Facebook CEO Mark Zuckerberg Admits ‘Huge Mistake’ But Will Not Step Down
Facebook CEO Mark Zuckerberg admitted to making a “huge mistake” by failing to sufficiently consider how bad actors could abuse the social networking service, but he said that he has no plans to step down.
Zuckerberg said during a press briefing on Wednesday that he takes responsibility for a series of crises plaguing his service over the past year. These include the spread of fake news by Russian trolls and the alleged exploitation of Facebook user data by political consulting firm Cambridge Analytica to influence the 2016 U.S. presidential election.
“I think life is about learning from the mistakes and figuring out what you need to do to move forward,” Zuckerberg said. “The reality of a lot of this is, when you’re building something like Facebook that is unprecedented in the world, there are going to be things that you mess up.”
Despite the high-profile stumbles, Zuckerberg says he remains the best person to lead Facebook. When asked whether Facebook’s board has discussed whether he should step down, Zuckerberg said, “Not that I’m aware of.” He added that no Facebook employee has been fired in light of the Cambridge Analytica scandal, which the company said could impact up to 87 million Facebook users—an increase from earlier reports of 50 million.
“I started this place, I run it, I am responsible for what happens here,” Zuckerberg said. “I’m not looking to throw anyone under the bus for mistakes that we made here.”
But the fact that the question about his tenure even came up shows how embattled the one-time Silicon Valley darling is. For example, angry users are campaigning to get others to delete their Facebook accounts, which Zuckerberg said on Wednesday has had little impact.
“But look, it’s not good,” he conceded. “We don’t want anyone to be unhappy with our services.”
Meanwhile, the Federal Trade Commission has started investigating Facebook’s data handling policies while some lawmakers are calling for tougher privacy laws. Next week, Zuckerberg is scheduled to appear at a likely testy Congressional hearing that will cover Facebook’s privacy problems.
On Wednesday, Facebook added fuel to the fire by disclosing that “malicious actors” had abused a feature to likely scrape the public profile information of the company’s two billion users. Facebook said it has now disabled that feature.
For the past year, Zuckerberg said that Facebook has been undergoing an internal reckoning over its growing influence on world affairs. While the company has long focused on the benefits of its social network like connecting family members and helping small businesses grow, Facebook executives mistakenly overlooked its platform’s negative effects, he said.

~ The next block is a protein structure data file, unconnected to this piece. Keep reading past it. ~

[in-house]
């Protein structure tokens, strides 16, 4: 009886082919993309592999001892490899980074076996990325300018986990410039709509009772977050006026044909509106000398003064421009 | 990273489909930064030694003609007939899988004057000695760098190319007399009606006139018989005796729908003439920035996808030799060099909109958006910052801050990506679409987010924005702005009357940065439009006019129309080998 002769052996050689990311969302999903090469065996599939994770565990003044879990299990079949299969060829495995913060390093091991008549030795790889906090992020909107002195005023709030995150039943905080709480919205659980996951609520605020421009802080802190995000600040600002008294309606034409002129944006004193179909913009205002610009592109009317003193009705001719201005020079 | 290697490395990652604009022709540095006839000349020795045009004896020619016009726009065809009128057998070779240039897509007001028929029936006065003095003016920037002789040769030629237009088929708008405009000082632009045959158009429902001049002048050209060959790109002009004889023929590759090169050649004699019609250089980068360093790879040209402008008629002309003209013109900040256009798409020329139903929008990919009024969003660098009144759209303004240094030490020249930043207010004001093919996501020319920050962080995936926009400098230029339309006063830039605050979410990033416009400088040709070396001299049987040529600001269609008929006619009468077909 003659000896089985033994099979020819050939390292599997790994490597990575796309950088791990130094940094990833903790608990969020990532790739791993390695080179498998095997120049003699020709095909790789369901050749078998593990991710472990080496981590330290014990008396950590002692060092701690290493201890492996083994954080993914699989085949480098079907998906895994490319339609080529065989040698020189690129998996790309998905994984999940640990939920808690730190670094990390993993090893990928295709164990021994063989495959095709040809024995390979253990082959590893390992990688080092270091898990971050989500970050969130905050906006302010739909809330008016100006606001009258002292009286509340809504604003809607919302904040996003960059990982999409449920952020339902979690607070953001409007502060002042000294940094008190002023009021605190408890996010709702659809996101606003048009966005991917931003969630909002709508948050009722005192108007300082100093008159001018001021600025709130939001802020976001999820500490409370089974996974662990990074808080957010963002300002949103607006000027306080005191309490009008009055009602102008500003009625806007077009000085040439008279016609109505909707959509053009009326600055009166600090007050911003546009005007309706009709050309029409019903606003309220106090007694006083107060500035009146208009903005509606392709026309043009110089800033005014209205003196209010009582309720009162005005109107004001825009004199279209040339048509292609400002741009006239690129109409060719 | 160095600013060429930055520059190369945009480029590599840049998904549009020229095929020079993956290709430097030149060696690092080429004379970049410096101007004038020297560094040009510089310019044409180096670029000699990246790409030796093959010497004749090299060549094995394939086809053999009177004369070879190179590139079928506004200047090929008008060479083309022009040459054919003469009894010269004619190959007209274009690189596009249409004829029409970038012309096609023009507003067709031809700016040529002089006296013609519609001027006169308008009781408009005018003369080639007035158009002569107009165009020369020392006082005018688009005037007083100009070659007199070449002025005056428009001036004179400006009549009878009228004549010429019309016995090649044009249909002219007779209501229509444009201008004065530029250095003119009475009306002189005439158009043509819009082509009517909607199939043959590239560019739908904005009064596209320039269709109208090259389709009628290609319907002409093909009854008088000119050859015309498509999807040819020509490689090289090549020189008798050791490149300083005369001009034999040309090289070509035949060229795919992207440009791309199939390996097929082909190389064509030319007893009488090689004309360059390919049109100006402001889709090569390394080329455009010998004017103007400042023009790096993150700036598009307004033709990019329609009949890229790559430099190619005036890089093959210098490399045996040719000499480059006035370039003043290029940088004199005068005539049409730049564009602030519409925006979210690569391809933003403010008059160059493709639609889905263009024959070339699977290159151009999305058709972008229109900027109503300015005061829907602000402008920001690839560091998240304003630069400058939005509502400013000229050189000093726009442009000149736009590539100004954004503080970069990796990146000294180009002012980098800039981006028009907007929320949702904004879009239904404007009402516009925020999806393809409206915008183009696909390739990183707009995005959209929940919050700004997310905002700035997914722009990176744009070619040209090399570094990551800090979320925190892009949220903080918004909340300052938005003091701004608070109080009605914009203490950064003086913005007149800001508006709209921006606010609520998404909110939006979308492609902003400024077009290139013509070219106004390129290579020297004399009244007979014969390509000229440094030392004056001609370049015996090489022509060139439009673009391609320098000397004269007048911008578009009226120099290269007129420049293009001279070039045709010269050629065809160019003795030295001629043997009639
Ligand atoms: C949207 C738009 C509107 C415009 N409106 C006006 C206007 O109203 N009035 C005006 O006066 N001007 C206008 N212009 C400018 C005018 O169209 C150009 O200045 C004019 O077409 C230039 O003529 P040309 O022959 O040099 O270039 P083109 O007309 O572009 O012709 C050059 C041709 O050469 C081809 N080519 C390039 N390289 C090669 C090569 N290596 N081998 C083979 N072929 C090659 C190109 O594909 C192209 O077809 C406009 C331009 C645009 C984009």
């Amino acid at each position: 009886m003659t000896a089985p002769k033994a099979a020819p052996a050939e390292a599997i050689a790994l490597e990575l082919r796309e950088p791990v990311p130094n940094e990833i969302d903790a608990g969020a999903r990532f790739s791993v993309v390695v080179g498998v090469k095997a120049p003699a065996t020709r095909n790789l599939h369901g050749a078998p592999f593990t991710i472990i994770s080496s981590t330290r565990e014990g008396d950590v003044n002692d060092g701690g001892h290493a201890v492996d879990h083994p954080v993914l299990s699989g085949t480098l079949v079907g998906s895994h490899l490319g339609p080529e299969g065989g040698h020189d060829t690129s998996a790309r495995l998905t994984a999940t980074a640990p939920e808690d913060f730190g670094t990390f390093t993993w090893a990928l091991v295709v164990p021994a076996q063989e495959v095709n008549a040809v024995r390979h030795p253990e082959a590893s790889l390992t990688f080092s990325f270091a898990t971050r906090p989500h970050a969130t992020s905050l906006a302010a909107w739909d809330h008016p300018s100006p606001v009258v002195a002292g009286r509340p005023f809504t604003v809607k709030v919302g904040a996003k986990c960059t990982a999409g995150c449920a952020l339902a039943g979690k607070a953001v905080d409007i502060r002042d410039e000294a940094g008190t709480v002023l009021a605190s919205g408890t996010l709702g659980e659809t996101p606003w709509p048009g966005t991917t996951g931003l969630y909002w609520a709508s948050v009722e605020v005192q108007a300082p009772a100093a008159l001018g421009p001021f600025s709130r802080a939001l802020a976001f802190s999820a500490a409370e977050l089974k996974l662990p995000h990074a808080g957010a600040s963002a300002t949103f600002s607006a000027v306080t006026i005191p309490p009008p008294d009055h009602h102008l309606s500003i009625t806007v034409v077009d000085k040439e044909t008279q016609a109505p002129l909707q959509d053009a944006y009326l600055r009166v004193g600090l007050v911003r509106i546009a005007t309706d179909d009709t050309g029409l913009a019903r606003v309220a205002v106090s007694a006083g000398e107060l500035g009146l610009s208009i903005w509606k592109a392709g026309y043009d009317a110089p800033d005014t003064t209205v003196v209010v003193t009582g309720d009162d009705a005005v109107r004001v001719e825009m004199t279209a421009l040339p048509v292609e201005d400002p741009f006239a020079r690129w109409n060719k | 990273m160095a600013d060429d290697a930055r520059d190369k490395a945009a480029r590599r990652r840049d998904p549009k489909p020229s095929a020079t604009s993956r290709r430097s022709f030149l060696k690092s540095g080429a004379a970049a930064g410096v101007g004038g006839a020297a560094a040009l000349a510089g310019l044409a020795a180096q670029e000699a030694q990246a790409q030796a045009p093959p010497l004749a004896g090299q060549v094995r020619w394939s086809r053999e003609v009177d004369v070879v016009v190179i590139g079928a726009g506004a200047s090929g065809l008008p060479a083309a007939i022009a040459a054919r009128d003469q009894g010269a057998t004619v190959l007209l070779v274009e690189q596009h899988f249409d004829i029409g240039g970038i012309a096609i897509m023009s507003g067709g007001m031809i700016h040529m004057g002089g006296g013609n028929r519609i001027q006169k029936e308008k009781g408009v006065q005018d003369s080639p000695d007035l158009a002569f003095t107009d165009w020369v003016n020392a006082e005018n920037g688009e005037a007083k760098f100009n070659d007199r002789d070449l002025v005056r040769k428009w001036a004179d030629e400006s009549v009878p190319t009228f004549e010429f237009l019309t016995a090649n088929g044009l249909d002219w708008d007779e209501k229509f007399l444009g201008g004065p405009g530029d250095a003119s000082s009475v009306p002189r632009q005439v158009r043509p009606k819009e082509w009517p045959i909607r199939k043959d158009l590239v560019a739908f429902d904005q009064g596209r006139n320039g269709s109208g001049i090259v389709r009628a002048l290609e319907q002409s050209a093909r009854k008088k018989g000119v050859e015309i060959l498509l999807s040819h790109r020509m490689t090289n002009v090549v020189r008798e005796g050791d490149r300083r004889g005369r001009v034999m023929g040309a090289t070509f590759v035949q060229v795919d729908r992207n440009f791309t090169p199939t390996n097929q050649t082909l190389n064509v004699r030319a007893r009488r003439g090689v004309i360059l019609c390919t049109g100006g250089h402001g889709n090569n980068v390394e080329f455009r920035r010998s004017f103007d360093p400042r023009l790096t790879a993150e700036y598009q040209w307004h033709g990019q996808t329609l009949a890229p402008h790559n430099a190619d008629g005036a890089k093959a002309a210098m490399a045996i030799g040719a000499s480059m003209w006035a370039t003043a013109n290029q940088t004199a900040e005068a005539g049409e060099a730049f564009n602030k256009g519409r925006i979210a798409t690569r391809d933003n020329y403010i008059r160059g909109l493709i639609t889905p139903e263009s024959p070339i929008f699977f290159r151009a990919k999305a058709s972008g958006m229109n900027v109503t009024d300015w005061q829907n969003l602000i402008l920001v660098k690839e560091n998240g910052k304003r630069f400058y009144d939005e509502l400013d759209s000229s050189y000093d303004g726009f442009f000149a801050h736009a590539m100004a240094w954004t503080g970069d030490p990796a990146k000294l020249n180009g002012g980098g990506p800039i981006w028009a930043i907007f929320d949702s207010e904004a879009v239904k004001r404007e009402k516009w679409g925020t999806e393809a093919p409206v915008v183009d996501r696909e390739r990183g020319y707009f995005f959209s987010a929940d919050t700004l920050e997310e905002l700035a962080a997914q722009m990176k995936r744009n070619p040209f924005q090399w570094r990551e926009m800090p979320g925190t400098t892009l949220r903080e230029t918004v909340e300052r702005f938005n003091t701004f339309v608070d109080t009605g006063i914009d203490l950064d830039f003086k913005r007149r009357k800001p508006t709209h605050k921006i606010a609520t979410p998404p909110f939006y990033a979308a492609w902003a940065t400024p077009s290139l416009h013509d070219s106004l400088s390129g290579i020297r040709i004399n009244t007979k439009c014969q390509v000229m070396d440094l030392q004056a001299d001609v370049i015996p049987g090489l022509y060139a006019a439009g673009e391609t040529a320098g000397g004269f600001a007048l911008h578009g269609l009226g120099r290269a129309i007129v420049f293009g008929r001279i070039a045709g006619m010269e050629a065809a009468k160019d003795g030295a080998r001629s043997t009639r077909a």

“It’s clear now we didn’t focus enough on abuse,” Zuckerberg said. “We didn’t take a broad enough view in what our responsibility is.”
He added, “That was a huge mistake, that was my mistake.”
Zuckerberg reiterated a series of changes Facebook has made to deal with a number of its current controversies. They include partnering with news organizations to fact-check news articles before major elections and further limiting the amount of data third-party developers can obtain by building apps on Facebook.
He also said that Facebook plans to increase the number of staff working on security issues to 20,000 people by the end of the year, to do things like ferret out fake accounts created by Russian trolls. However, Zuckerberg conceded that addressing Facebook’s many problems won’t be a quick fix, and that Facebook is “probably a year into a massive three-year push” to implement changes.
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“I wish that I could snap my fingers and in three months or six months have solved all of these issues,” Zuckerberg said. “But, I just think the reality is given how complex Facebook is and how many systems there are, and how we need to rethink our relationship with people about our responsibility there across every single part of what we do, I do think this is a multi-year effort.”
He described it as a “big shift” for Facebook to take “more responsibility” for how bad actors use its service. “My hope is by the end of this year, we’ll have turned a corner on a lot of these issues and people see things are getting a lot better,” he said.